“It’s not The Children Act: The Musical – it asks more general questions about social work,” says Chris Thompson, a social worker whose debut play Carthage has been winning over the theatre critics in recent weeks.
Instead Carthage questions the corporate parenting system with a honesty that’s often lost in the constant clash between enemies and defenders of social work.
“I didn’t want to write a play that said: ‘Oh, look at us social workers, aren’t we good and brave’,” the 34-year-old tells me down the phone.
“I wanted to talk about questions of care and intimacy when raising children in systems and ask the question: do we do more harm than good?”
Aware of how that question might sound out of context, Thomspon quickly adds that he isn’t questioning the need to act in cases of abuse.
“I’m not talking about awful cases of abuse, it’s about that grey area of intervention. Would we have done better to leave certain children with their families if they were ok and it was just good enough? That’s something I’ve always struggled with.
“The outcomes for children in care aren’t great. Some do fine, others don’t. But if we’ve really not got anything better to offer, why are we thinking about moving those groups of children?”
Not that Thompson, who now works in a NHS sexual health service after several years in children and families, thinks he has an answer.
“It’s a provocation. You don’t really know my view at the end of it, it’s very much left to the audience and the play asks more questions than it answers. I don’t know if I know the answer to the question that the play is asking.”
Not that Carthage is a exercise in misery. Instead it is shot through with the kind of dark humour that helped Thompson cope with his time on the children and families frontline.
“Humour has always got me through,” he says. “Not laughing at people’s misfortune and misery but just coping with the ludicrous situations you find yourself in as a social worker.”
What kind of situations? “Like training on drugs and alcohol for social workers,” he says.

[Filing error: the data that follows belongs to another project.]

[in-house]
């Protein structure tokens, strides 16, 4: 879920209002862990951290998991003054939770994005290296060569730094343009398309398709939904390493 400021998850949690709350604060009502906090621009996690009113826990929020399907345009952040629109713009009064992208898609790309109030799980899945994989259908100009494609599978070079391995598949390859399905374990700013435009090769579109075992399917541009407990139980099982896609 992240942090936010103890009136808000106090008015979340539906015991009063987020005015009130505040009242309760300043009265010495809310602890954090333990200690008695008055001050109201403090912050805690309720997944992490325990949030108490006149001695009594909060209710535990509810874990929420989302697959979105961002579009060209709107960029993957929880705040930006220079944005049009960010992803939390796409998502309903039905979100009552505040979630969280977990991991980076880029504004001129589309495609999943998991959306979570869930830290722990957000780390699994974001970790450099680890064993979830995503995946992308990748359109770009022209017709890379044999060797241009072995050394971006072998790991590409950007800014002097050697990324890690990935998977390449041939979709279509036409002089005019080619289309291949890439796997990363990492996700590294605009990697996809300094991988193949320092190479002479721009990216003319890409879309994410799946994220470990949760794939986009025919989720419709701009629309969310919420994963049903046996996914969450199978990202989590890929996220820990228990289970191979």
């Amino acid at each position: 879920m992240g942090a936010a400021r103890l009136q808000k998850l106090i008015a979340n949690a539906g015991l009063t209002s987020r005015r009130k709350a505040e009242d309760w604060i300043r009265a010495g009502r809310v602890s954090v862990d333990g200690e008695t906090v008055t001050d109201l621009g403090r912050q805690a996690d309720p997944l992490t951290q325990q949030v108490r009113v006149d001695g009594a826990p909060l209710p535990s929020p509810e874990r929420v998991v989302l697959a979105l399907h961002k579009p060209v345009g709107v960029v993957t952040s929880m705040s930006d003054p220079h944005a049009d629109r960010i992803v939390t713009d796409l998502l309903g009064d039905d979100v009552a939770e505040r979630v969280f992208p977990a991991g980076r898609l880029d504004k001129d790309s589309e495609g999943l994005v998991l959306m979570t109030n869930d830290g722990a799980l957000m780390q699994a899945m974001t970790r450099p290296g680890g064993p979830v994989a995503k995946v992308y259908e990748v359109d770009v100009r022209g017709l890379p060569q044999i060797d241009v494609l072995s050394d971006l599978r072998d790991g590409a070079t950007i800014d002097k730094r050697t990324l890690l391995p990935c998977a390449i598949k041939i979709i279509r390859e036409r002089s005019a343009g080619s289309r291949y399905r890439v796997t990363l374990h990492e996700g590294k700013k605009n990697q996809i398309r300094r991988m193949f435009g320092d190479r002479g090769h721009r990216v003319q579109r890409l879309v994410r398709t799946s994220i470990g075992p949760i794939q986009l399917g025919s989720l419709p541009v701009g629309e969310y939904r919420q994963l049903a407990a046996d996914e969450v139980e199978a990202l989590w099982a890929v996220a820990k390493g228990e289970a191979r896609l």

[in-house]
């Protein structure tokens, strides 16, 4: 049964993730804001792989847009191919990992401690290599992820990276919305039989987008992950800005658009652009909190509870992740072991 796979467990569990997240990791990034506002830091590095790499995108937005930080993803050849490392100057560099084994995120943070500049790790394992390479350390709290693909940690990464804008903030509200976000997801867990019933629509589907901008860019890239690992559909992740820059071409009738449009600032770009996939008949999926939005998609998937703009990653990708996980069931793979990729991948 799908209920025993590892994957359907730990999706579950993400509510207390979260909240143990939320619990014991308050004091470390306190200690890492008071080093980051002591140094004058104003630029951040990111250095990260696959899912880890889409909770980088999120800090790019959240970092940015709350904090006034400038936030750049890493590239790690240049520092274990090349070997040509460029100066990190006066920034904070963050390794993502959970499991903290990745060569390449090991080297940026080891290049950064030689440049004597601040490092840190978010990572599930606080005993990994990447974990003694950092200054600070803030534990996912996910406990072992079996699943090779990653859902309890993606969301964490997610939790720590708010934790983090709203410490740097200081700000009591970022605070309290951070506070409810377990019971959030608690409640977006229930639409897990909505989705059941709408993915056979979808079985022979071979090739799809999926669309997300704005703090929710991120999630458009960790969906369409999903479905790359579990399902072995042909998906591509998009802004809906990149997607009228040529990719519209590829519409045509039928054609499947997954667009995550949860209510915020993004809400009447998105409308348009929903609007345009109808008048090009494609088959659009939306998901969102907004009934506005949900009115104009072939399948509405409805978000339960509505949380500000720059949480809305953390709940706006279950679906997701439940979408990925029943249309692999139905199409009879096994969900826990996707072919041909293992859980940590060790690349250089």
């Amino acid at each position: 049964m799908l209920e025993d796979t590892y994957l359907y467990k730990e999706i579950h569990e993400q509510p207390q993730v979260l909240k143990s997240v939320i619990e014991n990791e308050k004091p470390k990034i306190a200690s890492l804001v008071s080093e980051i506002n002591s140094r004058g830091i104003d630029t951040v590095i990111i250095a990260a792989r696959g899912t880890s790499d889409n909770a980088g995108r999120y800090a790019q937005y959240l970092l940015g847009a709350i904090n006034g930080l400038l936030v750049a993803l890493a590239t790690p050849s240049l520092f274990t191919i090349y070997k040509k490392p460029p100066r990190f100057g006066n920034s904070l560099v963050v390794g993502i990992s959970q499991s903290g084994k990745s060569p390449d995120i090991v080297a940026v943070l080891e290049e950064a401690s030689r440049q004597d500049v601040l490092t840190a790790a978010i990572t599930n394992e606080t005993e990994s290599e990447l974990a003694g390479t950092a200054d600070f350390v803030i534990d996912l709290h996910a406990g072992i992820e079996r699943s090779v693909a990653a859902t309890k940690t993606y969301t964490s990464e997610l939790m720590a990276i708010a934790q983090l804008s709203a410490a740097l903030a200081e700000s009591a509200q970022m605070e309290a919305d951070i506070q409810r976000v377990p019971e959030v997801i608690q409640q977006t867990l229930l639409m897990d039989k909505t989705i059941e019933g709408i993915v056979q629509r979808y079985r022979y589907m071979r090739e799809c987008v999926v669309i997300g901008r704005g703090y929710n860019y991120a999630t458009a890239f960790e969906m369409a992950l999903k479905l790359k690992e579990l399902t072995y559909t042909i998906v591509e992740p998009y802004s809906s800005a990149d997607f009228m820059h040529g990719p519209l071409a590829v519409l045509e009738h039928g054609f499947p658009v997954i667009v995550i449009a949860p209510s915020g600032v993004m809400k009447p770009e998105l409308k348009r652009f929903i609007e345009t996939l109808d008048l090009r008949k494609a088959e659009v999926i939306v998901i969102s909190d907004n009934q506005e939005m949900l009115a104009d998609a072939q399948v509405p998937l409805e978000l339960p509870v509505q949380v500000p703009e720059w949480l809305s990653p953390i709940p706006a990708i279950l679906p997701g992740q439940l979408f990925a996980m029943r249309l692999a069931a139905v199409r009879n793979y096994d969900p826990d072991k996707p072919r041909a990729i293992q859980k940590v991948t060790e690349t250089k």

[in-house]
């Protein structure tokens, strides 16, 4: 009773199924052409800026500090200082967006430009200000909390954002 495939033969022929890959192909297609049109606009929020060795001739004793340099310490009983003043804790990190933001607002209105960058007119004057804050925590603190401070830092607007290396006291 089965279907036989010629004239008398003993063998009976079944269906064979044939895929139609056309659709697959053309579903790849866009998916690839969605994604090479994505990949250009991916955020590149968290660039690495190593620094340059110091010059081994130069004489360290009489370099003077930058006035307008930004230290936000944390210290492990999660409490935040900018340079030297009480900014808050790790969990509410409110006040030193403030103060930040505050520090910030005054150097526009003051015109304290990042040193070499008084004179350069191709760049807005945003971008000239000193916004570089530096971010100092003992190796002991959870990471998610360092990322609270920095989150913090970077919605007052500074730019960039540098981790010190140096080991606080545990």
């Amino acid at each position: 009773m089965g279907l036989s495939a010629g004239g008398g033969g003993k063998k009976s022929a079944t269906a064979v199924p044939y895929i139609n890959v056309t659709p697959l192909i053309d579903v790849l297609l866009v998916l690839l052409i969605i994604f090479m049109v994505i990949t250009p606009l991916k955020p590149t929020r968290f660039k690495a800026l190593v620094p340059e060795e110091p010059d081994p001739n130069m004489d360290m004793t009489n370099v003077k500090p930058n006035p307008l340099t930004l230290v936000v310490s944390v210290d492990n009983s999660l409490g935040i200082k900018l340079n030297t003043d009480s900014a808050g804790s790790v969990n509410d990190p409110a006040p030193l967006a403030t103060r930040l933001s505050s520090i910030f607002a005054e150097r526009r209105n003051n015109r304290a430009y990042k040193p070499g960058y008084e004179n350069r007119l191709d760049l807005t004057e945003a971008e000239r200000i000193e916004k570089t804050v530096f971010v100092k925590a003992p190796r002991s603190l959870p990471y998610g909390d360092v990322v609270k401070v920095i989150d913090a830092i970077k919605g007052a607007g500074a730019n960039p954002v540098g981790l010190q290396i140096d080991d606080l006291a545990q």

“The whole narrative would be about how ‘those’ people, our clients, are drug users and we’re not, but statistically there will probably be social workers in the room who have done coke.”
Carthage isn’t autobiographical – “that would be unethical,” he says – but writing the play involved plenty of reflection about his own career.
“Writing the play did bring it back,” he says. “I look back and I remember how scared I’ve been. I remember crying in the toilets and being scared to go on a visit, feeling powerless and helpless and remembering the times you get it wrong.
“Looking back over 12 years I was like, have I done any good? Have I made any positive contribution? You don’t feel like you do because the change you will see in people isn’t necessarily going to happen right in front of you and it’s unreasonable to think it would.
“I went into the profession with really idealistic views of breakthrough moments and people being grateful and thanking me because their lives wouldn’t be able to change without me and then it was ‘oh my god, everyone hates me’. I’m embarrassed that I thought that way, it was arrogant – well certainly naive, maybe not arrogant.”
Being honest about the profession, he says, is what he set out to achieve with the play.
“I’ve been told that I’m being very honest and people do worry about that,” he says. “But I didn’t want to write this wish fulfilment, I wanted the social worker to be a real person. I didn’t want to write this miserable social worker or one with all the answers either.
“I think the social worker feels real and my social work colleagues who have seen the play agree that the whole world feels very real to them.
“It’s been really interesting listening to the reviews. Some have gone that I’ve made her too saintly, other people say I’ve been too harsh on her so I can’t win,” he laughs.
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